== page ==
Speaking of layers, ours are laying quite well! Some days we are getting 10 dozen a day from our 1.5 and 2.5 year old hens which are now being joined by our 6 month old pullets. The three hen houses are still in the cow pasture, giving the hens plenty of seeds, bugs, plants, and whatever else they want to enjoy. The days of not having eggs at the farm are long gone. Come get some of the islands best eggs! (no seriously, they were voted best in an island wide blind taste test...)
Pigs pigs pigs pigs! Very soon we will be up to our ears in pigs. Giovanna, our resident pure bred large black sow has just welcomed the first litter of piglets this year. She and her partner Wilfred, our large black boar had 8 piglets all of which are doing quite well. Mariah and Carey, our Berkshire sows are due any day now and we are hoping they provide us with oodles of healthy piglets like they did last summer. Mariahs daughter Gertie has also been having slumber parties with Wilfred and we think she will welcome her first litter around the end of June. Looking for piglets? We will most likely have some for sale...
Come by and see all the critters! Never a dull moment on the farm.
Priscilla the duck.
The Farm Institute Receives Support from NESARE for Pilot Parcels Project
Contact: Jon Previant 508-627-7007 or 305-582-0399 firstname.lastname@example.org
The Farm Institute was notified last week that it has received funding from the USDA’s Northeast Sustainable Agriculture Research and Education to support Island farmers who want to experiment with innovative crops or processes. The Pilot Parcels Project will help Martha’s Vineyard farmers explore new ideas in an area of extremely limited access to land and high production costs.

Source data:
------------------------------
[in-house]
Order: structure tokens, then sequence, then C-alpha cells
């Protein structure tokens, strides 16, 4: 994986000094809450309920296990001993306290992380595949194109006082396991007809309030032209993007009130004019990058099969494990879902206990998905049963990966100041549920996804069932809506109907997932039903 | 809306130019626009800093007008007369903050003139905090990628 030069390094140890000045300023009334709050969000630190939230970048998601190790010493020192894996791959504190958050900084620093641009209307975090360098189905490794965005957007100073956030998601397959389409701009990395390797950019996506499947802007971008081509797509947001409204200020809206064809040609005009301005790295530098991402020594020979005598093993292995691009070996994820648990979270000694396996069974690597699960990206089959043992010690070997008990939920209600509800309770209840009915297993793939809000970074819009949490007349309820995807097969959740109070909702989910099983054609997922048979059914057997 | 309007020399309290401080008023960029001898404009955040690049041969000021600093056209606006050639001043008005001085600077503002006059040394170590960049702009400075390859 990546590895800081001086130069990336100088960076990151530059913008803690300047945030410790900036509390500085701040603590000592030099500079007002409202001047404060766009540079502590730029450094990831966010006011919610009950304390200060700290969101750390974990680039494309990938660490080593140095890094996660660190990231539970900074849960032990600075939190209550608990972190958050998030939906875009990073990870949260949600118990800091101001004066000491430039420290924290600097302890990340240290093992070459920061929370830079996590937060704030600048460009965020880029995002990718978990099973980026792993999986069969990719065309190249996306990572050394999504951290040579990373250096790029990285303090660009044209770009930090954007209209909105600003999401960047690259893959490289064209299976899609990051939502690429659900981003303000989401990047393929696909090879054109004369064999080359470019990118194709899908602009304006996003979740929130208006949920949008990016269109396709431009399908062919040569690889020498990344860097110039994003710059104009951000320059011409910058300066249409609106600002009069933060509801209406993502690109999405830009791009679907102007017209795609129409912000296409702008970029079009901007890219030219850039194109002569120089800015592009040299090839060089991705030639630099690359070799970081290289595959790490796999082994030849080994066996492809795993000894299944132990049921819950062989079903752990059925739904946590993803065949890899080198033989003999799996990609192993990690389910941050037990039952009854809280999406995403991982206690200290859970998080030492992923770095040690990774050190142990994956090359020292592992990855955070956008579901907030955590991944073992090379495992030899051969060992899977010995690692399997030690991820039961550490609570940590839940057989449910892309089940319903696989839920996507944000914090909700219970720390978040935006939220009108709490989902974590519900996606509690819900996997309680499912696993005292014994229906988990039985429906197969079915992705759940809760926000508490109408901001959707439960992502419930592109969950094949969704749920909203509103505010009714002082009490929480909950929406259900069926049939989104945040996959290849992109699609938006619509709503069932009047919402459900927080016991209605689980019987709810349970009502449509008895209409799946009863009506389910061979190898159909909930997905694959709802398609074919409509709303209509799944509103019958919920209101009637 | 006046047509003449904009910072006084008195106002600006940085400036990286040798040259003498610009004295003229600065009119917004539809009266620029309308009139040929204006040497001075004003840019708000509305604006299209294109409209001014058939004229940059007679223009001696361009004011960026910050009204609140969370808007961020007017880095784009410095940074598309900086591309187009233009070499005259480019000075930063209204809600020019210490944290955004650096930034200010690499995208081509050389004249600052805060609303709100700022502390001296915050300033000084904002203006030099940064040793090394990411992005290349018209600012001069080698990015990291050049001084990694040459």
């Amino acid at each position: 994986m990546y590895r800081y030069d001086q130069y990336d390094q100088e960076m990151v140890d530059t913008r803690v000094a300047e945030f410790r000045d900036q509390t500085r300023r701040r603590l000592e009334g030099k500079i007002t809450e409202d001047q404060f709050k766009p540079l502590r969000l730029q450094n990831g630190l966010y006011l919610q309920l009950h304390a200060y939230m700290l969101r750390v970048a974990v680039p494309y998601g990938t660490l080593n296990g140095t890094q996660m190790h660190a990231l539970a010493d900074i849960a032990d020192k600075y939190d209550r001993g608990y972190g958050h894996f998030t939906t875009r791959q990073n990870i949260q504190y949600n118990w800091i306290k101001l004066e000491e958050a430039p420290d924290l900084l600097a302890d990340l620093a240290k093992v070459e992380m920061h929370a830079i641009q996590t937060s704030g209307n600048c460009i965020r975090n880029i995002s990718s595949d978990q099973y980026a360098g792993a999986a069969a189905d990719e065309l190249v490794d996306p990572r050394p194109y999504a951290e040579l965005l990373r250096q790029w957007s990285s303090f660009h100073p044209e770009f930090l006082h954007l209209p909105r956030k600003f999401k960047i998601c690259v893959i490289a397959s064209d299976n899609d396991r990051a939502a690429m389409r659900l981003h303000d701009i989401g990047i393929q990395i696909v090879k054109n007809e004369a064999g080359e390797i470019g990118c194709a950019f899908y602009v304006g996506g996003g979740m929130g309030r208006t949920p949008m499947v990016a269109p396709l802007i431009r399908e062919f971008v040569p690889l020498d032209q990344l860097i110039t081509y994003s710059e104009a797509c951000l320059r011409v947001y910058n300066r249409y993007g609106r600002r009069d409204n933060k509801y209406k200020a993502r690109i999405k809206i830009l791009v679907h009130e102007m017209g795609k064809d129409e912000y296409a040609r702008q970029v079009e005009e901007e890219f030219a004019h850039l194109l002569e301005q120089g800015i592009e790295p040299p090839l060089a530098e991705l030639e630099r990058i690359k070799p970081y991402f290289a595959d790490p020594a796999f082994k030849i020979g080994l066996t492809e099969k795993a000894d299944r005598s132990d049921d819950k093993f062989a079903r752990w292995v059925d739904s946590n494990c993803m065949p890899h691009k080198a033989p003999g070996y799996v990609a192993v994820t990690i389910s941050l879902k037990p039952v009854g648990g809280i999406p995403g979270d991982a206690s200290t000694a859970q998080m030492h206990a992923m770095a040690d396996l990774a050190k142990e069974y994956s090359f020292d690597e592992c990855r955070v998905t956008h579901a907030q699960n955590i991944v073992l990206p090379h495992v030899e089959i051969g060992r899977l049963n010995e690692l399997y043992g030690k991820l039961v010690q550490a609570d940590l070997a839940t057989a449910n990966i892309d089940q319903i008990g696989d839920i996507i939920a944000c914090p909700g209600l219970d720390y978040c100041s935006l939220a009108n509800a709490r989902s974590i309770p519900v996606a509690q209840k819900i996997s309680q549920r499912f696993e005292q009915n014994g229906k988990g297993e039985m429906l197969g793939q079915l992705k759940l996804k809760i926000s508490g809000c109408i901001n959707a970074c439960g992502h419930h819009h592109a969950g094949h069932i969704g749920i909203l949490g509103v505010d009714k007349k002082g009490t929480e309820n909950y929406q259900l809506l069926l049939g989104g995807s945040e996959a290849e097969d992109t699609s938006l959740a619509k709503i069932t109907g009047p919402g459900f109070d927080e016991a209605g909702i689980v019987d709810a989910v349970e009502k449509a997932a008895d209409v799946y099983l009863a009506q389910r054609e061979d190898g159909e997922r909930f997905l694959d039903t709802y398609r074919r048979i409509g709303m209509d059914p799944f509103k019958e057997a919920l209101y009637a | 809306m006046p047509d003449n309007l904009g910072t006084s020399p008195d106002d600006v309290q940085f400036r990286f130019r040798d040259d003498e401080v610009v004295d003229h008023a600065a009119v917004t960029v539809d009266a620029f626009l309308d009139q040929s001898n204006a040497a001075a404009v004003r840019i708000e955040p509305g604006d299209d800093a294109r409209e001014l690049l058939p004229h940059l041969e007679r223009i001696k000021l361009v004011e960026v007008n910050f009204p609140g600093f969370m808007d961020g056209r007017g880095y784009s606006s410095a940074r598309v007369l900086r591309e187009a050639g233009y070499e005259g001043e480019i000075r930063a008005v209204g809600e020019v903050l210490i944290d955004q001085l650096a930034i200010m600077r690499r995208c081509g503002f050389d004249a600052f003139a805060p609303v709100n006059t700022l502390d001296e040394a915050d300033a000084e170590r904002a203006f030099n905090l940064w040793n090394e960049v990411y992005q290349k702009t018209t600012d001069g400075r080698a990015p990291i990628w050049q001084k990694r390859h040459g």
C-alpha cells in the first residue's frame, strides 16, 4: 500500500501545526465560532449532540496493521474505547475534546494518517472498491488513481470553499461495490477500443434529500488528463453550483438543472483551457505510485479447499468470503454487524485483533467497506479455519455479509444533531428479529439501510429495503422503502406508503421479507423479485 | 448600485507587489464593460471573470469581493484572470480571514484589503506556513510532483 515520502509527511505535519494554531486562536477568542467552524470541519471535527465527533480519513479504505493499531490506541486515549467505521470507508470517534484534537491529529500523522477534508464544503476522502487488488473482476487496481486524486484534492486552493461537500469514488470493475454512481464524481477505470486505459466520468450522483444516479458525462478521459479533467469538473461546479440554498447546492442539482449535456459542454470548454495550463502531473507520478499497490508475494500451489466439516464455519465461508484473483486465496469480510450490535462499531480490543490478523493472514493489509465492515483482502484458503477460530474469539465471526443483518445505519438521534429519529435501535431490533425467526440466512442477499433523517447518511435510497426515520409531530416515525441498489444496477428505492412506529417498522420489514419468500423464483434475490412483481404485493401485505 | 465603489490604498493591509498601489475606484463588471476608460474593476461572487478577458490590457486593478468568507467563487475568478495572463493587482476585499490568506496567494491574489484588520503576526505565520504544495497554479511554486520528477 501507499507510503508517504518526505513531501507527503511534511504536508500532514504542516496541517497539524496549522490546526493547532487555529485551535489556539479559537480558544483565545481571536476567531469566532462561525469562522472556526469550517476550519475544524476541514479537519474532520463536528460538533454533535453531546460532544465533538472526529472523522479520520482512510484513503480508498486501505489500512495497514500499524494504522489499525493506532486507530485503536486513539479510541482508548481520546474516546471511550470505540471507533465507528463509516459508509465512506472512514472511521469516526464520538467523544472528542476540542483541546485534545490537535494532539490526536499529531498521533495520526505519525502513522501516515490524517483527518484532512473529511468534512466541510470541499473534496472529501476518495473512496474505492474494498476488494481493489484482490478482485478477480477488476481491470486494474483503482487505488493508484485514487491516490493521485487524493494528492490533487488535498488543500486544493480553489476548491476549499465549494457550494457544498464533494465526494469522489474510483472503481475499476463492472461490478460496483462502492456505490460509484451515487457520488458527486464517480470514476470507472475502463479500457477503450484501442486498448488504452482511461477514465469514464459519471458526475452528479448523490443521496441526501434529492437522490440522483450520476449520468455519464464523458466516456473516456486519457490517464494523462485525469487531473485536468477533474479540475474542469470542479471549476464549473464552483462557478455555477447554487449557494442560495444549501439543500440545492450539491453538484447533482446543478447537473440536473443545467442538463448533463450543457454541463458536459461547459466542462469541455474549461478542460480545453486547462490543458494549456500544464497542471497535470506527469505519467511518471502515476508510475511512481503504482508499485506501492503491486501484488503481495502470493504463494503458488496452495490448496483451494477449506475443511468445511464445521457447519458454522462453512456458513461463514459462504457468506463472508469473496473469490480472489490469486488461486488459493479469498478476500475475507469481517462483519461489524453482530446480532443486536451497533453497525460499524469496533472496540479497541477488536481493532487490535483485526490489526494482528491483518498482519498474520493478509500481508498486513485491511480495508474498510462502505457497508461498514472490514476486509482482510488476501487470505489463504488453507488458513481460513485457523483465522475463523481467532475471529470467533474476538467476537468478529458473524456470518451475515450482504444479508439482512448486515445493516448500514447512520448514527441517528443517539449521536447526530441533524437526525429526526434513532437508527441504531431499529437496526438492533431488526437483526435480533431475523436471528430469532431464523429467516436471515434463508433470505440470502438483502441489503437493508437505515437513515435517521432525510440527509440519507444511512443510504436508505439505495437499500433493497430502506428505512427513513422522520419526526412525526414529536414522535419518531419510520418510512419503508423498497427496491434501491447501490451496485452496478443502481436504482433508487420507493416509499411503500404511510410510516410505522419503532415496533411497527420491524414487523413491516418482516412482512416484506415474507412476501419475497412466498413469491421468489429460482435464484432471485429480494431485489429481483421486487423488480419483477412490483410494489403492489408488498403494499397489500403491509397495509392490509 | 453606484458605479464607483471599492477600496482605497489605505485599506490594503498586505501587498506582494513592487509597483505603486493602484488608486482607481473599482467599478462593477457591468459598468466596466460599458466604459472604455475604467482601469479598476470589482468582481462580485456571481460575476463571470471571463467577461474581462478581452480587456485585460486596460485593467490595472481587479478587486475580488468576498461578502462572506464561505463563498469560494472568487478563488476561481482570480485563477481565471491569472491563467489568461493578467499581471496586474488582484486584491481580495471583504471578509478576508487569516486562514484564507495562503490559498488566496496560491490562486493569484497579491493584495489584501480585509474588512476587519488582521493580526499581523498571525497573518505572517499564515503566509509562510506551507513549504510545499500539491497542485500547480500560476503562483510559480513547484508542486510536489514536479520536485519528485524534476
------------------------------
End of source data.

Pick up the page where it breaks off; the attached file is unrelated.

With only 900 acres of the Island’s 47,000 acres in food production, the demand for locally grown products is strong and expanding. However, there are great challenges to farmers trying to advance Island goals for food self-sufficiency and little room for exploration.
Pilot Parcel Project will invite farmers from all backgrounds and experience to apply to use one-acre plots at The Farm Institute for either innovative crop production or innovative practices. The project would provide a low-risk environment for answering participant’s enterprise questions, such as: Is it feasible to grow our own hops for beer? Could I raise my own grain for locally grown chickens? The Farm Institute will ask its own questions about whether successful projects can be expanded through ongoing partnerships.
An application form is available online for interested farmers. Selection criteria will include the potential of gathering new ideas to share with the farm community, the feasibility of the plan, and the goal of having a mix of farm experience and crops in the project. The Pilot Parcels Project will provide chosen participants with help with soil preparation, educational events and consultations to support the projects, as well as a small budget for seed, equipment rentals or other supplies.
Applications due: March 21, 2012
Participants chosen by: March 28, 2012
Plot assignments: March 30, 2012
The Pilot Parcels project is part of NESARE’s Sustainable Community grants program. Funding for the work reported here was provided by the USDA Sustainable Agriculture Research and Education Program